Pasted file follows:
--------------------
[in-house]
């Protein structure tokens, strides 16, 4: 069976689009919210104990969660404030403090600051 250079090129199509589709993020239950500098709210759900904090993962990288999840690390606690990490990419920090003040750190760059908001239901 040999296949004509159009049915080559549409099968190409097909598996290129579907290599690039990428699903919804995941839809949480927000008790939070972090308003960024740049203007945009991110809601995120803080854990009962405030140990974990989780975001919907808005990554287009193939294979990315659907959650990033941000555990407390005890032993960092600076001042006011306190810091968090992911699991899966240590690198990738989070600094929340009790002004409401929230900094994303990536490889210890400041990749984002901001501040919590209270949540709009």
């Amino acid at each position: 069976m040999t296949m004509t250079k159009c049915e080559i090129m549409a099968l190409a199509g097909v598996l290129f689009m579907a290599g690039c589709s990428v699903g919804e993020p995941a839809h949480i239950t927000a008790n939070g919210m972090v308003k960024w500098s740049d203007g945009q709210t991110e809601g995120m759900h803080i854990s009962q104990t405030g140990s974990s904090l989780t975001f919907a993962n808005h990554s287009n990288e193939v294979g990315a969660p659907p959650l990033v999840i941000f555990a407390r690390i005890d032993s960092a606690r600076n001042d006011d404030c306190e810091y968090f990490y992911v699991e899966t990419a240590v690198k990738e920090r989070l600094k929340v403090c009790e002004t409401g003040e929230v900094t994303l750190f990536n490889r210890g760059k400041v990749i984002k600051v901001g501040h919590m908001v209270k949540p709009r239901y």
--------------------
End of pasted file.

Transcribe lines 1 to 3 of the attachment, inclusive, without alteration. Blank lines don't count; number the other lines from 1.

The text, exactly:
[in-house]
């Protein structure tokens, strides 16, 4: 069976689009919210104990969660404030403090600051 250079090129199509589709993020239950500098709210759900904090993962990288999840690390606690990490990419920090003040750190760059908001239901 040999296949004509159009049915080559549409099968190409097909598996290129579907290599690039990428699903919804995941839809949480927000008790939070972090308003960024740049203007945009991110809601995120803080854990009962405030140990974990989780975001919907808005990554287009193939294979990315659907959650990033941000555990407390005890032993960092600076001042006011306190810091968090992911699991899966240590690198990738989070600094929340009790002004409401929230900094994303990536490889210890400041990749984002901001501040919590209270949540709009």
């Amino acid at each position: 069976m040999t296949m004509t250079k159009c049915e080559i090129m549409a099968l190409a199509g097909v598996l290129f689009m579907a290599g690039c589709s990428v699903g919804e993020p995941a839809h949480i239950t927000a008790n939070g919210m972090v308003k960024w500098s740049d203007g945009q709210t991110e809601g995120m759900h803080i854990s009962q104990t405030g140990s974990s904090l989780t975001f919907a993962n808005h990554s287009n990288e193939v294979g990315a969660p659907p959650l990033v999840i941000f555990a407390r690390i005890d032993s960092a606690r600076n001042d006011d404030c306190e810091y968090f990490y992911v699991e899966t990419a240590v690198k990738e920090r989070l600094k929340v403090c009790e002004t409401g003040e929230v900094t994303l750190f990536n490889r210890g760059k400041v990749i984002k600051v901001g501040h919590m908001v209270k949540p709009r239901y």